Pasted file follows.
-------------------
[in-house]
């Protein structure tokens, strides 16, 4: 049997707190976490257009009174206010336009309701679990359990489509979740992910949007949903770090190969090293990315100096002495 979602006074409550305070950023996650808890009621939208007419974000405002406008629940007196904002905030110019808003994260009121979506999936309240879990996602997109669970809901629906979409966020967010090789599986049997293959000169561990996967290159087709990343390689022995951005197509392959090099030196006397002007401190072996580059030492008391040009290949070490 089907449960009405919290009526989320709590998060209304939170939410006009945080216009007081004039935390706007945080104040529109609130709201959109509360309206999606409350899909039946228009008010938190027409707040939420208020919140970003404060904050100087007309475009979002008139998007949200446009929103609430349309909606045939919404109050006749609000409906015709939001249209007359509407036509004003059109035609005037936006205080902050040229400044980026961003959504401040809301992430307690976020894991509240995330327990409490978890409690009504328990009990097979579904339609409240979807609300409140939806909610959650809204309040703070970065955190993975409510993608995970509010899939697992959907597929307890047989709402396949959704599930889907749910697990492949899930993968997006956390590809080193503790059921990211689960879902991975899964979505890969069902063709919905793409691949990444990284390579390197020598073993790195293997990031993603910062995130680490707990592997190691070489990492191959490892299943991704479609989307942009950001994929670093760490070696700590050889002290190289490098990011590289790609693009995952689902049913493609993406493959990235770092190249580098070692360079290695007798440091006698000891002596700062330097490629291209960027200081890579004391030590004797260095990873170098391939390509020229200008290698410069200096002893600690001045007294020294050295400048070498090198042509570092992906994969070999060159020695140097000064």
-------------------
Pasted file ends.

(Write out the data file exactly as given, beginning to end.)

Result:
[in-house]
């Protein structure tokens, strides 16, 4: 049997707190976490257009009174206010336009309701679990359990489509979740992910949007949903770090190969090293990315100096002495 979602006074409550305070950023996650808890009621939208007419974000405002406008629940007196904002905030110019808003994260009121979506999936309240879990996602997109669970809901629906979409966020967010090789599986049997293959000169561990996967290159087709990343390689022995951005197509392959090099030196006397002007401190072996580059030492008391040009290949070490 089907449960009405919290009526989320709590998060209304939170939410006009945080216009007081004039935390706007945080104040529109609130709201959109509360309206999606409350899909039946228009008010938190027409707040939420208020919140970003404060904050100087007309475009979002008139998007949200446009929103609430349309909606045939919404109050006749609000409906015709939001249209007359509407036509004003059109035609005037936006205080902050040229400044980026961003959504401040809301992430307690976020894991509240995330327990409490978890409690009504328990009990097979579904339609409240979807609300409140939806909610959650809204309040703070970065955190993975409510993608995970509010899939697992959907597929307890047989709402396949959704599930889907749910697990492949899930993968997006956390590809080193503790059921990211689960879902991975899964979505890969069902063709919905793409691949990444990284390579390197020598073993790195293997990031993603910062995130680490707990592997190691070489990492191959490892299943991704479609989307942009950001994929670093760490070696700590050889002290190289490098990011590289790609693009995952689902049913493609993406493959990235770092190249580098070692360079290695007798440091006698000891002596700062330097490629291209960027200081890579004391030590004797260095990873170098391939390509020229200008290698410069200096002893600690001045007294020294050295400048070498090198042509570092992906994969070999060159020695140097000064």